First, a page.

Non-Muslims get their own personal status court

Eudore R. Chand

ABU DHABI 15 December 2021: Youssef Saeed Al Abri, Under-Secretary of Abu Dhabi Judicial Department (ADJD), inaugurated a court specialising in personal status cases for non-Muslim foreigners, as part of the executive procedures introduced to implement the law governing non-Muslim personal status matters in the Emirate of Abu Dhabi, promulgated by President His Highness Sheikh Khalifa bin Zayed Al Nahyan, in his capacity as Ruler of the Emirate of Abu Dhabi.

The step aims to provide a flexible and elaborate judicial mechanism to settle family disputes for non-Muslims, so as to enhance the Emirate’s position and global competitiveness as one of the most attractive destinations for expertise and skills.

In his opening speech, Al Abri explained that the establishment of the first specialised court for non-Muslim family matters is part of the continuous efforts being made to further develop the judicial system of the Emirate of Abu Dhabi, in line with the directives of H.H. Sheikh Mansour bin Zayed Al Nahyan, Deputy Prime Minister, Minister of Presidential Affairs and Chairman of the Judicial Department of Abu Dhabi, to work continuously to keep up with all changes and developments in order to assert its leadership in the judicial field.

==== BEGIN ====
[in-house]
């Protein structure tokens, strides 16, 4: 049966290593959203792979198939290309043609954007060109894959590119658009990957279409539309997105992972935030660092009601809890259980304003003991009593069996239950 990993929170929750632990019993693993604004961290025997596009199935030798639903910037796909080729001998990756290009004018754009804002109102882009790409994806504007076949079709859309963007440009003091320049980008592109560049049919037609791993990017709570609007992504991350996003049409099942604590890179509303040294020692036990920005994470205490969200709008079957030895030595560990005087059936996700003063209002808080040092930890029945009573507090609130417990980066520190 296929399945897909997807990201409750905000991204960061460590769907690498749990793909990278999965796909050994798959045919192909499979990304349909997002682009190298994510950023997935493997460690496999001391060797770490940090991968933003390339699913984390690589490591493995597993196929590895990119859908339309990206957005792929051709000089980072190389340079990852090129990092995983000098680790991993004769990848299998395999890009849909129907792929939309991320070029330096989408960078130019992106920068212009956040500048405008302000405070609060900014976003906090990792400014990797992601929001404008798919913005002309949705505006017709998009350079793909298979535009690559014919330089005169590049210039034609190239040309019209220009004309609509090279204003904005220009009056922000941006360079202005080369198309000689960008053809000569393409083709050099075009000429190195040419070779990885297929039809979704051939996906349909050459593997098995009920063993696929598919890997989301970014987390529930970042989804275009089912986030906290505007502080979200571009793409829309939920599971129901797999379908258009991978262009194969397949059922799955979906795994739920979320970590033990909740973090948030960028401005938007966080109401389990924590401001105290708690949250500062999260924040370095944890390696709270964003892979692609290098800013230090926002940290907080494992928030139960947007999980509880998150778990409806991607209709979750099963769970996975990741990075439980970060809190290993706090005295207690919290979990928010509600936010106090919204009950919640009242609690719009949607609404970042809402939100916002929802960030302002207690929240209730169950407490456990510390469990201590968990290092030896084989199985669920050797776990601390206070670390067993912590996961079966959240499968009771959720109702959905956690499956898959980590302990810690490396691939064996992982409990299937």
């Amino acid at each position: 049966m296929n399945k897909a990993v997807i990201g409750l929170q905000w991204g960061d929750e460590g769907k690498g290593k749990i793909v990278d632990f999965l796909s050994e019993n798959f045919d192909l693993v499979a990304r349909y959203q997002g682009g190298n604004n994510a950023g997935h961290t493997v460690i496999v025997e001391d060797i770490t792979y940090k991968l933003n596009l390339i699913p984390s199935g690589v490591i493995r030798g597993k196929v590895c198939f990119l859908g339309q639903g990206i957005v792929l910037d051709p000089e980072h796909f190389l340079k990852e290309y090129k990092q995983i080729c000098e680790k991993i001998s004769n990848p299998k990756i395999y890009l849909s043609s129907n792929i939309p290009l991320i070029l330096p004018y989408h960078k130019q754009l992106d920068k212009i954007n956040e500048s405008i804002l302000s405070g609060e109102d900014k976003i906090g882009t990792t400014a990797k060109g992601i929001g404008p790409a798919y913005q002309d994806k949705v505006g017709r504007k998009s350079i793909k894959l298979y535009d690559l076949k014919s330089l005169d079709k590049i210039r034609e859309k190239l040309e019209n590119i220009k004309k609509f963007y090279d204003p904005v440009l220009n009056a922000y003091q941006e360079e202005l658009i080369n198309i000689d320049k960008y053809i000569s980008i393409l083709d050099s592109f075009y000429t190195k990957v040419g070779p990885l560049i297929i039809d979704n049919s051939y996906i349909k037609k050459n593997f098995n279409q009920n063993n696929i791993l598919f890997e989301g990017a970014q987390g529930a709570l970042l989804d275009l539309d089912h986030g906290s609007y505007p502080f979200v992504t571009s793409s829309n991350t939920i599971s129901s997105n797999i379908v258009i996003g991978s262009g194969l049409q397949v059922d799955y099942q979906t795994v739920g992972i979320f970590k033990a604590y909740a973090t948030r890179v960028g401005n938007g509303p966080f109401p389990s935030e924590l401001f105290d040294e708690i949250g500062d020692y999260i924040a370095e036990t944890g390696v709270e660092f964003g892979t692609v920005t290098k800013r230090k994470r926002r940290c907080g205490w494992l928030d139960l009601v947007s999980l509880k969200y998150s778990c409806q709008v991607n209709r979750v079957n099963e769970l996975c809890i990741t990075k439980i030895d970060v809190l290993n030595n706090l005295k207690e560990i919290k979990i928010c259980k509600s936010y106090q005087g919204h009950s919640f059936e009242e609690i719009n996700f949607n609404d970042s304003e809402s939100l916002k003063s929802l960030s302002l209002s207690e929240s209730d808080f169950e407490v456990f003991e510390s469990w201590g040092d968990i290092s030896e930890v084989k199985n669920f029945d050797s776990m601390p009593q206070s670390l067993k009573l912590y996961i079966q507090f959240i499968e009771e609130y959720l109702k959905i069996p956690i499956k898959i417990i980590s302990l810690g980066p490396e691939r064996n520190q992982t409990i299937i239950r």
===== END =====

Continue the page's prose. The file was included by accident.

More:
The new specialised court will be competent to hear cases related to non-Muslim personal status matters and all related forms and procedures will be bilingual (Arabic and English), in order to facilitate the understanding of legal proceedings by foreigners and to strengthen transparency of the judicial system, Al Abri added.

He stated that the Personal Status Law for Non-Muslims, which is applied by the Court, is the first of its kind in the world to apply civil principles in the regulation of family matters, as it addresses the smallest details regarding non-Muslim family issues, and provides a modern judicial umbrella for foreigners to resolve disputes in a flexible manner in accordance with international best practices.

20-Articles Law [next page]